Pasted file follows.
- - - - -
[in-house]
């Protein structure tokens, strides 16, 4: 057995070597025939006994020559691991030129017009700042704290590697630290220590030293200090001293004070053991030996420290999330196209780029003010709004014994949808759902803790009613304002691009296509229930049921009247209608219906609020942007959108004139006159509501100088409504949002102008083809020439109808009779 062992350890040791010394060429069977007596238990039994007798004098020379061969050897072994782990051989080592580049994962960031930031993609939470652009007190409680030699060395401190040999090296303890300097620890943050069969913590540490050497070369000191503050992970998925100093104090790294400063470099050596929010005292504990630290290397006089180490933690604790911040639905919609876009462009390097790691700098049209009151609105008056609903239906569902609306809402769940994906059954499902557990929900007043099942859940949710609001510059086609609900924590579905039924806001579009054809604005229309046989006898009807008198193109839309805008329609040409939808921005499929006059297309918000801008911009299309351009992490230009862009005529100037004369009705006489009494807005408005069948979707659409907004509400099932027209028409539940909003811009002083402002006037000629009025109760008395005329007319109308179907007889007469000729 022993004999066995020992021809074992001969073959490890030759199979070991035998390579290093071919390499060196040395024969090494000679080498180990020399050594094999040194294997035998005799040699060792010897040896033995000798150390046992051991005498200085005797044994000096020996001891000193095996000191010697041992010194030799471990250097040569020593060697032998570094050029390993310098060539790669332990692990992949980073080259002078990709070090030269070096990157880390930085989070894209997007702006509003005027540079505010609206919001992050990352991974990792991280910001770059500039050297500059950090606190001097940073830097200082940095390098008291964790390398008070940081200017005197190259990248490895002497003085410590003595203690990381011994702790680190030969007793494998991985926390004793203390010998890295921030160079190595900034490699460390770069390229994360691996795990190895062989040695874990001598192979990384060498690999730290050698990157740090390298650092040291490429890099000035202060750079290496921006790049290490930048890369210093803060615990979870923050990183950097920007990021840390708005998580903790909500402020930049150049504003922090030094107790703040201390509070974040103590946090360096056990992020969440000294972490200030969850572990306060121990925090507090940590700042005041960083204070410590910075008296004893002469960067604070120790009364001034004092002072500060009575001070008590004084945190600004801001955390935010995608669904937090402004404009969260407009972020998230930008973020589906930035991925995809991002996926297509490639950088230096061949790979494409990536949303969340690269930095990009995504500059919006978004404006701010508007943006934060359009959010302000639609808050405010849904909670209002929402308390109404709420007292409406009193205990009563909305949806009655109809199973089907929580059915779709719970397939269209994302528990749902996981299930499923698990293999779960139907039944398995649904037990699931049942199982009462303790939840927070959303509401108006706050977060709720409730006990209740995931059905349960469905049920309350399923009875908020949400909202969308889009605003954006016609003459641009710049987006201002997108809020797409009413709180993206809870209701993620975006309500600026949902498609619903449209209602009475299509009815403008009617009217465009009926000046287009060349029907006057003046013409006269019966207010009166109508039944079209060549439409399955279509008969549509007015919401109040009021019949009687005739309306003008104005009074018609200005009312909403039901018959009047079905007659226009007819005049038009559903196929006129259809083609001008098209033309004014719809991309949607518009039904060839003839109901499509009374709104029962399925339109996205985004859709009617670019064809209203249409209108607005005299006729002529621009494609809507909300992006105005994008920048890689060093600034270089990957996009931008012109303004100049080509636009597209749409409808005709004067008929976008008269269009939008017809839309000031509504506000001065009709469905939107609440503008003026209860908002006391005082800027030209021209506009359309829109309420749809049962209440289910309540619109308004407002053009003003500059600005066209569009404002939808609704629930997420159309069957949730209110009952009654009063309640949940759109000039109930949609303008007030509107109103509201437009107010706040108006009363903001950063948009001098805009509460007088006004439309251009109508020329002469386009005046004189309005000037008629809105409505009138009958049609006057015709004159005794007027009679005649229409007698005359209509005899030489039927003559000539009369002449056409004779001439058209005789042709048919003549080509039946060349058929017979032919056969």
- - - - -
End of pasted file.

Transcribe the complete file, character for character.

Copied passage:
[in-house]
């Protein structure tokens, strides 16, 4: 057995070597025939006994020559691991030129017009700042704290590697630290220590030293200090001293004070053991030996420290999330196209780029003010709004014994949808759902803790009613304002691009296509229930049921009247209608219906609020942007959108004139006159509501100088409504949002102008083809020439109808009779 062992350890040791010394060429069977007596238990039994007798004098020379061969050897072994782990051989080592580049994962960031930031993609939470652009007190409680030699060395401190040999090296303890300097620890943050069969913590540490050497070369000191503050992970998925100093104090790294400063470099050596929010005292504990630290290397006089180490933690604790911040639905919609876009462009390097790691700098049209009151609105008056609903239906569902609306809402769940994906059954499902557990929900007043099942859940949710609001510059086609609900924590579905039924806001579009054809604005229309046989006898009807008198193109839309805008329609040409939808921005499929006059297309918000801008911009299309351009992490230009862009005529100037004369009705006489009494807005408005069948979707659409907004509400099932027209028409539940909003811009002083402002006037000629009025109760008395005329007319109308179907007889007469000729 022993004999066995020992021809074992001969073959490890030759199979070991035998390579290093071919390499060196040395024969090494000679080498180990020399050594094999040194294997035998005799040699060792010897040896033995000798150390046992051991005498200085005797044994000096020996001891000193095996000191010697041992010194030799471990250097040569020593060697032998570094050029390993310098060539790669332990692990992949980073080259002078990709070090030269070096990157880390930085989070894209997007702006509003005027540079505010609206919001992050990352991974990792991280910001770059500039050297500059950090606190001097940073830097200082940095390098008291964790390398008070940081200017005197190259990248490895002497003085410590003595203690990381011994702790680190030969007793494998991985926390004793203390010998890295921030160079190595900034490699460390770069390229994360691996795990190895062989040695874990001598192979990384060498690999730290050698990157740090390298650092040291490429890099000035202060750079290496921006790049290490930048890369210093803060615990979870923050990183950097920007990021840390708005998580903790909500402020930049150049504003922090030094107790703040201390509070974040103590946090360096056990992020969440000294972490200030969850572990306060121990925090507090940590700042005041960083204070410590910075008296004893002469960067604070120790009364001034004092002072500060009575001070008590004084945190600004801001955390935010995608669904937090402004404009969260407009972020998230930008973020589906930035991925995809991002996926297509490639950088230096061949790979494409990536949303969340690269930095990009995504500059919006978004404006701010508007943006934060359009959010302000639609808050405010849904909670209002929402308390109404709420007292409406009193205990009563909305949806009655109809199973089907929580059915779709719970397939269209994302528990749902996981299930499923698990293999779960139907039944398995649904037990699931049942199982009462303790939840927070959303509401108006706050977060709720409730006990209740995931059905349960469905049920309350399923009875908020949400909202969308889009605003954006016609003459641009710049987006201002997108809020797409009413709180993206809870209701993620975006309500600026949902498609619903449209209602009475299509009815403008009617009217465009009926000046287009060349029907006057003046013409006269019966207010009166109508039944079209060549439409399955279509008969549509007015919401109040009021019949009687005739309306003008104005009074018609200005009312909403039901018959009047079905007659226009007819005049038009559903196929006129259809083609001008098209033309004014719809991309949607518009039904060839003839109901499509009374709104029962399925339109996205985004859709009617670019064809209203249409209108607005005299006729002529621009494609809507909300992006105005994008920048890689060093600034270089990957996009931008012109303004100049080509636009597209749409409808005709004067008929976008008269269009939008017809839309000031509504506000001065009709469905939107609440503008003026209860908002006391005082800027030209021209506009359309829109309420749809049962209440289910309540619109308004407002053009003003500059600005066209569009404002939808609704629930997420159309069957949730209110009952009654009063309640949940759109000039109930949609303008007030509107109103509201437009107010706040108006009363903001950063948009001098805009509460007088006004439309251009109508020329002469386009005046004189309005000037008629809105409505009138009958049609006057015709004159005794007027009679005649229409007698005359209509005899030489039927003559000539009369002449056409004779001439058209005789042709048919003549080509039946060349058929017979032919056969």